06 November 2010 - 18 December 2010
In this exhibition, designed primarily for children, Bronwyn Lloyd and Karl Chitham treat the humble brown box as a plain structure with unlimited imaginative potential while at the same time bringing together two of their primary enthusiasms: making up stories and making objects from paper and cardboard. One Brown Box is made up of adaptations of five classic children's stories including The Princess and the Pea, The Twelve Dancing Princesses, and Hansel and Gretel, each told from the perspective of overlooked, minor and absent characters from the original tales, illustrated with large and small models made entirely from boxes and paper.
18 September 2010 - 30 October 2010
The domains of makers and designers Vita Cochran, Andrea Daly, Warwick Freeman, Simon Gamble, Genevieve Packer, Emily Siddell and Richard Stratton are the locations of diverse accumulations of collected objects in addition to works from their own practices. The collections of these designers and makers are in some cases diverse, but despite the expansiveness of some of the collections there is a focus to them. Each of these collections in some way inform and resource the production of their owners. 'Talking to Me' has discovered that makers' collecting and collections are closely inter-related to their making practice, providing a new and revealing lens for better understanding that practice and, in some cases, the conception and development of individual works.
07 August 2010 - 11 September 2010
Sing - recite - repeat - inform - reiterate - impart - provoke - react - respond. All of these kupu (words) illuminate the concept of chants or waiata and express the ways in which oral traditions can communicate deeper insight and meaning to events, people and relationships. Whether motivated by political struggle or individual desire and ambition, the narrative message found within chants has the power to elevate and emancipate agendas and positions. This practice is applied here to describe the pairing of contemporary Maori weavers Ngaahina Hohaia and Karl Rangikawhiti Leonard.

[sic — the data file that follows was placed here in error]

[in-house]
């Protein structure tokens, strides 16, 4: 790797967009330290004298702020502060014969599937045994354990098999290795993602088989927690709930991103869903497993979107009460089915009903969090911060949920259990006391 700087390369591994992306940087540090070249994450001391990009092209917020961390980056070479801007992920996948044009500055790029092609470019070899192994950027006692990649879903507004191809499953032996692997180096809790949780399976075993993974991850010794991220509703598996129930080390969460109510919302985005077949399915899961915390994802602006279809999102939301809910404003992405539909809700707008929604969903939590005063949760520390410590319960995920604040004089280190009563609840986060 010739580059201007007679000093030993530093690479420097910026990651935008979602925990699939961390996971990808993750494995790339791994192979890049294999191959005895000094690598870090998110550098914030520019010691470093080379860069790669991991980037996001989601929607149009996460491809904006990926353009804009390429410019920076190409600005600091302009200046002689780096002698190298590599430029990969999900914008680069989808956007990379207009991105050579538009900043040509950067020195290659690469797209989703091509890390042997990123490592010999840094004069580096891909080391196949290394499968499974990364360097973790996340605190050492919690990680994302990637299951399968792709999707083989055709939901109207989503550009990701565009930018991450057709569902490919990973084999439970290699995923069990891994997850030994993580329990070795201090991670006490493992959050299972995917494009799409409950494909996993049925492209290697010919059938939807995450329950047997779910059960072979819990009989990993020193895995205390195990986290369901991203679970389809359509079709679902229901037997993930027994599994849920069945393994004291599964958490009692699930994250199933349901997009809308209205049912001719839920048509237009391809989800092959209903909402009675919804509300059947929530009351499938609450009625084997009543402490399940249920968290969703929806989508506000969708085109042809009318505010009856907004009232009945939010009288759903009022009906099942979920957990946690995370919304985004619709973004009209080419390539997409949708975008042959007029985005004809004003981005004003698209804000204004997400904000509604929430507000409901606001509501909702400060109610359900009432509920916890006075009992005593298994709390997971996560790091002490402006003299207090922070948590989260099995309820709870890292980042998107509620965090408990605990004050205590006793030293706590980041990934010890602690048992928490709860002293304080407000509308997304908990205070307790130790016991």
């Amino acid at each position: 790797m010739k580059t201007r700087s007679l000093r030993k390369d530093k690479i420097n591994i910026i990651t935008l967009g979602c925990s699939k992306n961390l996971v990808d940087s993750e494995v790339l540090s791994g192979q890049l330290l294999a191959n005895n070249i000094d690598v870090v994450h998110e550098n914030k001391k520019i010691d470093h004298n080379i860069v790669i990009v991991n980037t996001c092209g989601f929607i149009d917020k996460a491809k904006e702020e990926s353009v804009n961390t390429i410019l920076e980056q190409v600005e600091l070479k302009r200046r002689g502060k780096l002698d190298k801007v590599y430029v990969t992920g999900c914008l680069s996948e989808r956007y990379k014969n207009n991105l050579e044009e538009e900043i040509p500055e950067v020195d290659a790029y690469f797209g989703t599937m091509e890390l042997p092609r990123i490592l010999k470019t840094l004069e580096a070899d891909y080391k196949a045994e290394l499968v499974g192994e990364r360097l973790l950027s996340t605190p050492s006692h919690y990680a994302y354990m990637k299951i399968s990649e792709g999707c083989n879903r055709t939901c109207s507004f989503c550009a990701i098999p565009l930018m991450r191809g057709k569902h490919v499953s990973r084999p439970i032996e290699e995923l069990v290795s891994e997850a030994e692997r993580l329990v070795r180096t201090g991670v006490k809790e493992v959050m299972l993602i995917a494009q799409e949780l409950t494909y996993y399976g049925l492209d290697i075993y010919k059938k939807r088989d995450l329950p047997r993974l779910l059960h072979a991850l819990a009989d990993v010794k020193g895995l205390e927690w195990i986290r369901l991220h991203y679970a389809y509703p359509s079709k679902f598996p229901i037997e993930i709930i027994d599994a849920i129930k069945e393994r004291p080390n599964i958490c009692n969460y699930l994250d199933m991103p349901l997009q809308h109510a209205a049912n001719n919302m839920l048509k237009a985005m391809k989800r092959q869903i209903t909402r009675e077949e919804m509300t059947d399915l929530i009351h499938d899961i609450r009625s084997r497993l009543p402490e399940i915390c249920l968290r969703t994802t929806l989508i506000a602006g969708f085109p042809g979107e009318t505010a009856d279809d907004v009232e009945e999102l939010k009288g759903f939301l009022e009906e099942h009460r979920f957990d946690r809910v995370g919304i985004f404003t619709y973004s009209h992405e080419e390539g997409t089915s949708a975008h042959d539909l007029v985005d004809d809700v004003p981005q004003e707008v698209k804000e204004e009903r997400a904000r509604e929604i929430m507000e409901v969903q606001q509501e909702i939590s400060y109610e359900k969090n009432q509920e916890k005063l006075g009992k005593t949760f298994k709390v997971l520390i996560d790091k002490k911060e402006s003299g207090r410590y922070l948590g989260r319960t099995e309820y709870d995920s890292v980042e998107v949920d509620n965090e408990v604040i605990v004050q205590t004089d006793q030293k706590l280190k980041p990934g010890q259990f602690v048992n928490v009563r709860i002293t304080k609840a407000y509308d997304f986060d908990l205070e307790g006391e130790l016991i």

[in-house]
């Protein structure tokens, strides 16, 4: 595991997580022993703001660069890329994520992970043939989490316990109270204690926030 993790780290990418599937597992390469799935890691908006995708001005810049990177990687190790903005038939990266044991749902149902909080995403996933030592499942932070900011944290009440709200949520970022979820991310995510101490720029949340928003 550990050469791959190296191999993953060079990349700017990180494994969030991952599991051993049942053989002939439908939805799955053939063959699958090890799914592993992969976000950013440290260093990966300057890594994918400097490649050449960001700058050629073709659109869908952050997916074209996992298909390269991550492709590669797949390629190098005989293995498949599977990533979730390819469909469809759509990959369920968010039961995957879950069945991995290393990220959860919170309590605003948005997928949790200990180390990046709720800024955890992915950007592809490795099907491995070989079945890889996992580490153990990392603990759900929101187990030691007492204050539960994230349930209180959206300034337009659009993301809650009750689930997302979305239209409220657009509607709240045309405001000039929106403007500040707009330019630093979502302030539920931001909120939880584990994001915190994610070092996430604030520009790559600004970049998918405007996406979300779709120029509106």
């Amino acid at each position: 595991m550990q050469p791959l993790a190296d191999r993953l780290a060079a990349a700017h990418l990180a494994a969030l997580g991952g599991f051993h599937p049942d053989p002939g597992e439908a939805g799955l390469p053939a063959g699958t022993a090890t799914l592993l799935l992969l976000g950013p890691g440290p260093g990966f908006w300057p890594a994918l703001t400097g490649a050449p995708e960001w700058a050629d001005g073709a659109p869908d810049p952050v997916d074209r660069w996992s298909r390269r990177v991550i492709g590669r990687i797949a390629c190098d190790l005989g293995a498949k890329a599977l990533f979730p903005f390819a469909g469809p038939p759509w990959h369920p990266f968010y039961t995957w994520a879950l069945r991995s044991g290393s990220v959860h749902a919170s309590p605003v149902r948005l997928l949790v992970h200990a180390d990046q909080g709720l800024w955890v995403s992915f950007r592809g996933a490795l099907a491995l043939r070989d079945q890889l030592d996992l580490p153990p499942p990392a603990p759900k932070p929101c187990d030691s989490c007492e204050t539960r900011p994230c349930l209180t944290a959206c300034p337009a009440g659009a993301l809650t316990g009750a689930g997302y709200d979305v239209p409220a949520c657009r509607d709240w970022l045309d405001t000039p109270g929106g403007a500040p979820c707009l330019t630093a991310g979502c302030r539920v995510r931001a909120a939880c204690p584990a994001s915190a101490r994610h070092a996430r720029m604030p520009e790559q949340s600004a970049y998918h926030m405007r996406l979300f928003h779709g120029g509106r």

03 July 2010 - 31 July 2010
"Metadecorative', the word Curtis solders together to title this exhibition, points to her work as decoration about decoration, as decoration that investigates the intricacies of decoration's histories, languages and forms to produce new forms of decoration. For Curtis, these investigations have her exploring European museum collections, trawling library shelves, reading historical and contemporary writings on decorative arts and practices and sifting through the contents of second hand stores. While the research activities are diverse and the garnered treasures eclectic, the work at the bench is precise. It seeks to produce jewellery pieces that have the feel of the present through the quotation of remembered shapes, textures and patterns.
15 May 2010 - 26 June 2010
This exhibition posits that the quotidian (def: everyday, commonplace) is a useful lens for understanding aspects of contemporary design practice ranging from fashion, furniture, graphic, product to spatial design. Specifically it demonstrates how the quotidian is a resource for contemporary designers and the participating designers in particular; Alt Group, Nat Cheshire, Formway Design, Adrian Hailwood, Peter Haythornthwaite, Guy Hohmann, Jamie McLellan, Jonty Valentine, Matthew von Sturmer, Katy Wallace, and Cybele Wiren.
27 March 2010 - 08 May 2010
Now in its sixth year, Objectspace's annual graduate exhibition continues to present outstanding graduates from New Zealand tertiary institutions in the fields of Applied Arts and Design. Providing a valuable snapshot of the trends and issues in contemporary creative practice, Best in Show 2010 showcases seventeen newly emerged voices in contemporary Jewellery, Fashion, Textile, Object, Furniture, Ceramics, and Graphic Design.
28 January 2010 - 20 March 2010
The Fletcher Challenge Ceramics Award (1977-1998) was for many years, New Zealand's most enduring art award, certainly the most internationalist award operating in the visual arts and one of the most generously sponsored. This exhibition displays, for the first time the winning pots as a group. This project, curated by Grant Thompson, considers the core cultural co-ordinates of this event; the position of ceramics in the culture and in the mind of the public, the value and nature of collections, internationalism, sponsorship and the relationship between flagship events and contemporary practice. All of these themes are still highly relevant issues within the contemporary visual arts.